On April 6, 2010, Mr. Carter filed the instant 2254 petition.

III. Discussion

A petitioner confined under a state-court judgment has one year to file a 2254 petition challenging the judgment. 28 U.S.C. § 2244(d)(1). As relevant here, the limitations period runs from "the date on which the judgment became final by the conclusion of direct review or the expiration of the time for seeking such review." Id. at § 2244(d)(1)(A). This language applies to the right to seek discretionary review in state appellate courts and means that the judgment does not become final until the time period for seeking such review expires, even if review is not sought. See Swartz v. Meyers, 204 F.3d 417, 421 (3d Cir. 2000).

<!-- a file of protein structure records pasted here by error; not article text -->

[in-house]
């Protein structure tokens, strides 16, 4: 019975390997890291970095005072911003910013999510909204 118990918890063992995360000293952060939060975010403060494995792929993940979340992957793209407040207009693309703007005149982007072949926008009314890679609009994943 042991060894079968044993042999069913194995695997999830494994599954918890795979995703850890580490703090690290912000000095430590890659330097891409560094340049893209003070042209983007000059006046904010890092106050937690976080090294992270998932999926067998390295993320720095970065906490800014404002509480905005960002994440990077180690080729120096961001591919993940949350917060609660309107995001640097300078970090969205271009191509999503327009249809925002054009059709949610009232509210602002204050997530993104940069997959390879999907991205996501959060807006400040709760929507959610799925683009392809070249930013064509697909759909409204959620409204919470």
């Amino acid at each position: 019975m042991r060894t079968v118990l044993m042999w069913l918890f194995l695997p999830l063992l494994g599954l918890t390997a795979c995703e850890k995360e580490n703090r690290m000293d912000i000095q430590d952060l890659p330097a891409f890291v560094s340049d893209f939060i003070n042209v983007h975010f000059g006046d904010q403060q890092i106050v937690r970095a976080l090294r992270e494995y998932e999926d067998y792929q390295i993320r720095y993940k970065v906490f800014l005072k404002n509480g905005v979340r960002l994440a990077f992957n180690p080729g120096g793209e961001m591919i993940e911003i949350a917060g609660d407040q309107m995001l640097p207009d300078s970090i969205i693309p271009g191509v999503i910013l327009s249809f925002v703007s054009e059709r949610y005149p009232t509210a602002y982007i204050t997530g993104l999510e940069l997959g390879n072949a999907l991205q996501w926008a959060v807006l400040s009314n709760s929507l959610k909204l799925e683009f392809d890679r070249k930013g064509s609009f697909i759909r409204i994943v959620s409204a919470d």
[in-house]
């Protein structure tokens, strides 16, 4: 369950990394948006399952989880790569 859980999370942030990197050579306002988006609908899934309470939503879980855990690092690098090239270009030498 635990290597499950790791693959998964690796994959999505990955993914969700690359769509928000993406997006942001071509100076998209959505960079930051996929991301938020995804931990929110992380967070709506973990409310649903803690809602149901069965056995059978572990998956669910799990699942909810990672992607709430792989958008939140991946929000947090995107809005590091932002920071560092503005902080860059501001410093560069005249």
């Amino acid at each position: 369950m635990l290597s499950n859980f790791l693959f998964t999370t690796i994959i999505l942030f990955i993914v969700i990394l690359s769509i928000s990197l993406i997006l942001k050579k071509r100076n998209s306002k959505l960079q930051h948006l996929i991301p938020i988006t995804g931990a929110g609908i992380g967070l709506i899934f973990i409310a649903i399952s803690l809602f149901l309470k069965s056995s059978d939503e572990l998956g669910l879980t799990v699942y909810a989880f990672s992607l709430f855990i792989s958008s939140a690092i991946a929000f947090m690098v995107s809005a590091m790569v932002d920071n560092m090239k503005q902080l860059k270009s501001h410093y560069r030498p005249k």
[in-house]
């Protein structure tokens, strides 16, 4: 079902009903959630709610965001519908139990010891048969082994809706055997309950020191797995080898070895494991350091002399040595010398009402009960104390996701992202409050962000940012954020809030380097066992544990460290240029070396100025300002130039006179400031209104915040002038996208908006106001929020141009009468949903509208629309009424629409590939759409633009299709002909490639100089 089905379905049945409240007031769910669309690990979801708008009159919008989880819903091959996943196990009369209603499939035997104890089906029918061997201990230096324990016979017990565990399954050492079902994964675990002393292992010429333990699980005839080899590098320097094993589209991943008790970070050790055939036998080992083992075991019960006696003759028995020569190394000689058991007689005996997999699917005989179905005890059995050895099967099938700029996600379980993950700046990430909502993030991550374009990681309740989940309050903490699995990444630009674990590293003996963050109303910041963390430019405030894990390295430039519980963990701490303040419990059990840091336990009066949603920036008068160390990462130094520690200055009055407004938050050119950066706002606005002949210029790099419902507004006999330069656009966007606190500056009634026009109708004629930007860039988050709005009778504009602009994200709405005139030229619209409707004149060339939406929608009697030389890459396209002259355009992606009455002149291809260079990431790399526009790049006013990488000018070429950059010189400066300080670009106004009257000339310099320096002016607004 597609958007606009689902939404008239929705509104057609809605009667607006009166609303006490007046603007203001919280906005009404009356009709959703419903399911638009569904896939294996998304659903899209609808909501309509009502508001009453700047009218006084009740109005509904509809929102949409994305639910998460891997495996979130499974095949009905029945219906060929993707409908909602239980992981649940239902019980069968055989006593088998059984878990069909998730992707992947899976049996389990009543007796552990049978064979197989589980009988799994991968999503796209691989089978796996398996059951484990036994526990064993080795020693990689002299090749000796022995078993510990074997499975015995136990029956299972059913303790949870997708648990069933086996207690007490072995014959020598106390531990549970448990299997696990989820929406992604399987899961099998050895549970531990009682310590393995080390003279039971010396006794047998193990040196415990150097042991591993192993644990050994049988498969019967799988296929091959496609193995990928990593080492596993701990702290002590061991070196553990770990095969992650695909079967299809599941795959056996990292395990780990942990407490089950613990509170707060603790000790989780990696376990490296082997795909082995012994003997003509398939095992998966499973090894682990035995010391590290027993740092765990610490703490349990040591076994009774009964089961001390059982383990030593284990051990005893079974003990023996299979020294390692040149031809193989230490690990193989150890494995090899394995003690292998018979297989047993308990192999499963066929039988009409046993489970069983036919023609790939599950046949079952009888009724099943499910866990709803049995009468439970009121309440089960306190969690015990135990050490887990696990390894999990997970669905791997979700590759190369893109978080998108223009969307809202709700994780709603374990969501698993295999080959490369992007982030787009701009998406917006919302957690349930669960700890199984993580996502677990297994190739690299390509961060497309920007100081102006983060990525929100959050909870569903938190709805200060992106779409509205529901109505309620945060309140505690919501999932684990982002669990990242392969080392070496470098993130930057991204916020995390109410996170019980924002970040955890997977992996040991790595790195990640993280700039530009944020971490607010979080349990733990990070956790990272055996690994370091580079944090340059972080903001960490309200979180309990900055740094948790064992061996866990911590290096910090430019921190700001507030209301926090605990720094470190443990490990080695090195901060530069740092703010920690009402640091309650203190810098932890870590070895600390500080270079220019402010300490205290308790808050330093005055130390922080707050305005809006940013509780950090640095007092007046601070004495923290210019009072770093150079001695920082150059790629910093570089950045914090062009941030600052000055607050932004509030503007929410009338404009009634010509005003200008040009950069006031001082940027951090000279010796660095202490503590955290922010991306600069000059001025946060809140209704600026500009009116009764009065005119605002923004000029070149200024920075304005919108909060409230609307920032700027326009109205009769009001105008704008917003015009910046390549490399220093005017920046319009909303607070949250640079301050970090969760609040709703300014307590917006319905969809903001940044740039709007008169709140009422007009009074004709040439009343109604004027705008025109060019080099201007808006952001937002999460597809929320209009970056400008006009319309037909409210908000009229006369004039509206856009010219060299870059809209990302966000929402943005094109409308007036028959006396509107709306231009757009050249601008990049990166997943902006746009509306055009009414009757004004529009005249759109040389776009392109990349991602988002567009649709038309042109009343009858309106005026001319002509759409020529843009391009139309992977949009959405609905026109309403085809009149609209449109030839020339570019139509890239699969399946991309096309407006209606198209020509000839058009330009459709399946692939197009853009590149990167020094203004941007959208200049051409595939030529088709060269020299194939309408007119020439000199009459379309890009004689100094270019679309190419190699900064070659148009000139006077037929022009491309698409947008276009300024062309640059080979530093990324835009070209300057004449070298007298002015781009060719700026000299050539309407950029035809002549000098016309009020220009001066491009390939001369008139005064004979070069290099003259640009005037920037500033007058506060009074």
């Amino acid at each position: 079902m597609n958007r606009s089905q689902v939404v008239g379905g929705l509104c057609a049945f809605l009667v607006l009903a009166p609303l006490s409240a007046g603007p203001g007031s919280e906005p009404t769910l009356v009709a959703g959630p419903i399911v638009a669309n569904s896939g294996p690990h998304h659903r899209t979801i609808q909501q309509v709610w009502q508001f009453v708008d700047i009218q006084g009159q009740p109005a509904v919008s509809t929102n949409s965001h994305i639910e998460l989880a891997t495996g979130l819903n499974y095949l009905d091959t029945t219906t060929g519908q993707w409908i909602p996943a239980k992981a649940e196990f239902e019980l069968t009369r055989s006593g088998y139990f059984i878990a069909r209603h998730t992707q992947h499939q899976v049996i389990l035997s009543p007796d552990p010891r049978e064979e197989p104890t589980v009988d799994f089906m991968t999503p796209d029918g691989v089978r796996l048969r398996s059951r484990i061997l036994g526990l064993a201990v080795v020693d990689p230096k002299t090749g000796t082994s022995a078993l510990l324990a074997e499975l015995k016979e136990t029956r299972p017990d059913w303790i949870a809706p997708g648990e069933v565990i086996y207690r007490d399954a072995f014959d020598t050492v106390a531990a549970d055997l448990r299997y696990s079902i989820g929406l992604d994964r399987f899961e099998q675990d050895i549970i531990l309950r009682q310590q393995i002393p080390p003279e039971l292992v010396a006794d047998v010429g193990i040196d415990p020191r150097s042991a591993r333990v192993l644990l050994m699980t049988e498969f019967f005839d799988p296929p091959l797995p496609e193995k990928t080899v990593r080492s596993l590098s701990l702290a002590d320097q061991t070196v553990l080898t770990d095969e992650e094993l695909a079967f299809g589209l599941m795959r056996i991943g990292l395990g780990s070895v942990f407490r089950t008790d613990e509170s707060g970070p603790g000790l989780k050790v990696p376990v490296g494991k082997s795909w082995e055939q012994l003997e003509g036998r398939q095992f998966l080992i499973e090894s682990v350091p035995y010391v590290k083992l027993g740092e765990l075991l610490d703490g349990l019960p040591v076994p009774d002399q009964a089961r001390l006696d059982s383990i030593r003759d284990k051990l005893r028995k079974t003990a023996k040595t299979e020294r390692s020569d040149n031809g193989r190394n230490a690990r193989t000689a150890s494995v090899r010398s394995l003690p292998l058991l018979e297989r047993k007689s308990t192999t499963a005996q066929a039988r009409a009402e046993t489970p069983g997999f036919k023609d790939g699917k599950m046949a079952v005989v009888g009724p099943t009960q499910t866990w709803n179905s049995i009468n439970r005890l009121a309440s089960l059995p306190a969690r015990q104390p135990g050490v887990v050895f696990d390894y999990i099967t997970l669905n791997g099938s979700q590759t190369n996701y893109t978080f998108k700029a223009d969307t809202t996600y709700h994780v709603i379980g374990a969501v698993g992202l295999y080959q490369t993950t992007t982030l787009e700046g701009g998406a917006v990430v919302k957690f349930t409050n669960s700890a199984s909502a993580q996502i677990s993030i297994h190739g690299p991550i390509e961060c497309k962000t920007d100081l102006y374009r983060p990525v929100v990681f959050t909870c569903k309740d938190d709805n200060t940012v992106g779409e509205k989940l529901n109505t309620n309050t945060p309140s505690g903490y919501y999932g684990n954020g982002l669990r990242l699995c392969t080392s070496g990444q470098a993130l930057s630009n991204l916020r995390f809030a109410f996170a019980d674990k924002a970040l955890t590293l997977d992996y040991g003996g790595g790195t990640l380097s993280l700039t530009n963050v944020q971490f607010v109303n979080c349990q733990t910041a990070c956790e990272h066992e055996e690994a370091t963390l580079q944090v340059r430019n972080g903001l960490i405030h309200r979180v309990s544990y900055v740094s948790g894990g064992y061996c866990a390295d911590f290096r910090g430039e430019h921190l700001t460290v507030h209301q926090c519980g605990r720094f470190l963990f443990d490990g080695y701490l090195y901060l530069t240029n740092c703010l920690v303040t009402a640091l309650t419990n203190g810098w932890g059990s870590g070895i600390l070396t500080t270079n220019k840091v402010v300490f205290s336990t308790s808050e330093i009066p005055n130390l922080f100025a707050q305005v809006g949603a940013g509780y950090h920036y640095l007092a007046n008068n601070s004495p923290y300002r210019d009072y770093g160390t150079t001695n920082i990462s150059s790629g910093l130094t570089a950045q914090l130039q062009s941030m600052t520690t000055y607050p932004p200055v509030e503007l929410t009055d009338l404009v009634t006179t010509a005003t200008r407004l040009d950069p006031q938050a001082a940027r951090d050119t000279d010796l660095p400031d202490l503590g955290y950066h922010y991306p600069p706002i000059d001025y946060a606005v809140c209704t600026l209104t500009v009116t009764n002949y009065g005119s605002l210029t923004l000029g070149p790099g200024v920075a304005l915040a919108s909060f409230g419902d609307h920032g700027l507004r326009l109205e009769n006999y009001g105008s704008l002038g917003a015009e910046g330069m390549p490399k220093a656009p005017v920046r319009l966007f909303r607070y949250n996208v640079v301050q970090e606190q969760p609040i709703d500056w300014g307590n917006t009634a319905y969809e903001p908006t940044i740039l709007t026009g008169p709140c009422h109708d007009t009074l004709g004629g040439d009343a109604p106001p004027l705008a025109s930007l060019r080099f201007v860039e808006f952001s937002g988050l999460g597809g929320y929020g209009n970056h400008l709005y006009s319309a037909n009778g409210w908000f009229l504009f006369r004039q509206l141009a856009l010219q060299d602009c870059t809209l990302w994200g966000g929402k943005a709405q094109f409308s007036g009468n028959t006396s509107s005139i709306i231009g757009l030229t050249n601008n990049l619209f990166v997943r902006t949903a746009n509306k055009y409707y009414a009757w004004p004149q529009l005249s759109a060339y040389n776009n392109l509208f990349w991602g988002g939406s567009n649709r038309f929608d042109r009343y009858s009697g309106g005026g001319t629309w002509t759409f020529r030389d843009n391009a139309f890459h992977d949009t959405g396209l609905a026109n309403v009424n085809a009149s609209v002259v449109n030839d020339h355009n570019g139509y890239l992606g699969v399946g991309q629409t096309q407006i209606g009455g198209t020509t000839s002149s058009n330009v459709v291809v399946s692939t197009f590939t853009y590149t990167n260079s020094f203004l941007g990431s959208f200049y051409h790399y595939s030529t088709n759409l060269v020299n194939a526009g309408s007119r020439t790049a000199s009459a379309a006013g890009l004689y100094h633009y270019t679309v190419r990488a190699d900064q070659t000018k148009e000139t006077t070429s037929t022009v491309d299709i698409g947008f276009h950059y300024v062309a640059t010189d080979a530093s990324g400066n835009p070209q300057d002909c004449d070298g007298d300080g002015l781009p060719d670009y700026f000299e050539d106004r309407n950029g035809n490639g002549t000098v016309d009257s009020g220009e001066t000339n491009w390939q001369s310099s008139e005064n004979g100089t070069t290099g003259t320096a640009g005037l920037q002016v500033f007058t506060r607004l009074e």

The one-year federal limitations period is subject to both statutory and equitable tolling. First, statutory tolling for a federal habeas claim occurs during the time "a properly filed application for State post conviction or other collateral review with respect to the pertinent judgment or claim is pending...." Id., § 2244(d)(2). A properly filed state petition "is one submitted according to the state's procedural requirements, such as the rules governing the time and place of filing." Lovasz v. Vaughn, 134 F.3d 146, 148 (3d Cir. 1998); see also Pace v. DiGuglielmo, 544 U.S. 408, 417, 125 S.Ct. 1807, 1814, 161 L.Ed.2d 669 (2005)(where the state court rejects petitioner's PCRA petition as untimely, the petition "was not 'properly filed' and [petitioner is] not entitled to statutory tolling under § 2244(d)(2)"). Furthermore, a state court's determination that the petition was untimely is conclusive on a federal habeas court. Satterfield v. Johnson, 434 F.3d 185, 192 (3d Cir. 2006) ("If a state court determines that a petition is untimely, that would be the end of the matter, regardless of whether it also addressed the merits of the claim, or whether its timeliness ruling was 'entangled' with the merits.") (internal quotations omitted).